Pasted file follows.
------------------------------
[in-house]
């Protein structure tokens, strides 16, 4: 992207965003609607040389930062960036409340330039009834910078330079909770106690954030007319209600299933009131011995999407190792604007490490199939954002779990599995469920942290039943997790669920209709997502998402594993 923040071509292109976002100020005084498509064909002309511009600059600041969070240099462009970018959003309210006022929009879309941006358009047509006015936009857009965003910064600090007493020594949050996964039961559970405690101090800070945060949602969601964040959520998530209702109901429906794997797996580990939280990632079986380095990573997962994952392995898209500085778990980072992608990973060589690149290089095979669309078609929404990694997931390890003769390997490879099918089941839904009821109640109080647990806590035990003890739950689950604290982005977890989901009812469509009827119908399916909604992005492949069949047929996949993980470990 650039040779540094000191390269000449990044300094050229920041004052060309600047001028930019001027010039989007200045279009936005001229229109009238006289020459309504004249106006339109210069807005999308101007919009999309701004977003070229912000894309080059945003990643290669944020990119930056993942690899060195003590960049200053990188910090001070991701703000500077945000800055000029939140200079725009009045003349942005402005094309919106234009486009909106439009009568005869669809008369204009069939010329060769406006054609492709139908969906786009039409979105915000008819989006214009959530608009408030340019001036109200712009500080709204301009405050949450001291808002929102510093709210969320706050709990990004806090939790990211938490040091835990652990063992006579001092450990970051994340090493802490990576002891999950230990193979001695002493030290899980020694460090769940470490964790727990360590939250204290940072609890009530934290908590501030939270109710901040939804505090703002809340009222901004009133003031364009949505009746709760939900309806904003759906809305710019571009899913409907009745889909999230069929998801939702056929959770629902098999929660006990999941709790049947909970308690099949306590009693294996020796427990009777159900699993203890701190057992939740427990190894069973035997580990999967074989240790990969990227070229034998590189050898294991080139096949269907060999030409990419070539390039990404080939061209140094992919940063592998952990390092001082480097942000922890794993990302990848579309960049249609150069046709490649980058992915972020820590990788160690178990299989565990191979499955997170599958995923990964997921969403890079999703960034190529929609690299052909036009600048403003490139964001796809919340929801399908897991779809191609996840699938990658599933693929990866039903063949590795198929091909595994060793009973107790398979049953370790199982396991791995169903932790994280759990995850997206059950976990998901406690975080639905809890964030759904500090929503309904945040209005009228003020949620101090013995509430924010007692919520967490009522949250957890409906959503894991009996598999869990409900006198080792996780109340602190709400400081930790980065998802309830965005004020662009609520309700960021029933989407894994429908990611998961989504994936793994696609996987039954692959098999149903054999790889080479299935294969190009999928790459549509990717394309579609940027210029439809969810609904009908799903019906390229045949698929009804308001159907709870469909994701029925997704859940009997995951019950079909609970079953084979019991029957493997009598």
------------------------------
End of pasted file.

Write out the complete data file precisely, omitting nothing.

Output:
[in-house]
């Protein structure tokens, strides 16, 4: 992207965003609607040389930062960036409340330039009834910078330079909770106690954030007319209600299933009131011995999407190792604007490490199939954002779990599995469920942290039943997790669920209709997502998402594993 923040071509292109976002100020005084498509064909002309511009600059600041969070240099462009970018959003309210006022929009879309941006358009047509006015936009857009965003910064600090007493020594949050996964039961559970405690101090800070945060949602969601964040959520998530209702109901429906794997797996580990939280990632079986380095990573997962994952392995898209500085778990980072992608990973060589690149290089095979669309078609929404990694997931390890003769390997490879099918089941839904009821109640109080647990806590035990003890739950689950604290982005977890989901009812469509009827119908399916909604992005492949069949047929996949993980470990 650039040779540094000191390269000449990044300094050229920041004052060309600047001028930019001027010039989007200045279009936005001229229109009238006289020459309504004249106006339109210069807005999308101007919009999309701004977003070229912000894309080059945003990643290669944020990119930056993942690899060195003590960049200053990188910090001070991701703000500077945000800055000029939140200079725009009045003349942005402005094309919106234009486009909106439009009568005869669809008369204009069939010329060769406006054609492709139908969906786009039409979105915000008819989006214009959530608009408030340019001036109200712009500080709204301009405050949450001291808002929102510093709210969320706050709990990004806090939790990211938490040091835990652990063992006579001092450990970051994340090493802490990576002891999950230990193979001695002493030290899980020694460090769940470490964790727990360590939250204290940072609890009530934290908590501030939270109710901040939804505090703002809340009222901004009133003031364009949505009746709760939900309806904003759906809305710019571009899913409907009745889909999230069929998801939702056929959770629902098999929660006990999941709790049947909970308690099949306590009693294996020796427990009777159900699993203890701190057992939740427990190894069973035997580990999967074989240790990969990227070229034998590189050898294991080139096949269907060999030409990419070539390039990404080939061209140094992919940063592998952990390092001082480097942000922890794993990302990848579309960049249609150069046709490649980058992915972020820590990788160690178990299989565990191979499955997170599958995923990964997921969403890079999703960034190529929609690299052909036009600048403003490139964001796809919340929801399908897991779809191609996840699938990658599933693929990866039903063949590795198929091909595994060793009973107790398979049953370790199982396991791995169903932790994280759990995850997206059950976990998901406690975080639905809890964030759904500090929503309904945040209005009228003020949620101090013995509430924010007692919520967490009522949250957890409906959503894991009996598999869990409900006198080792996780109340602190709400400081930790980065998802309830965005004020662009609520309700960021029933989407894994429908990611998961989504994936793994696609996987039954692959098999149903054999790889080479299935294969190009999928790459549509990717394309579609940027210029439809969810609904009908799903019906390229045949698929009804308001159907709870469909994701029925997704859940009997995951019950079909609970079953084979019991029957493997009598």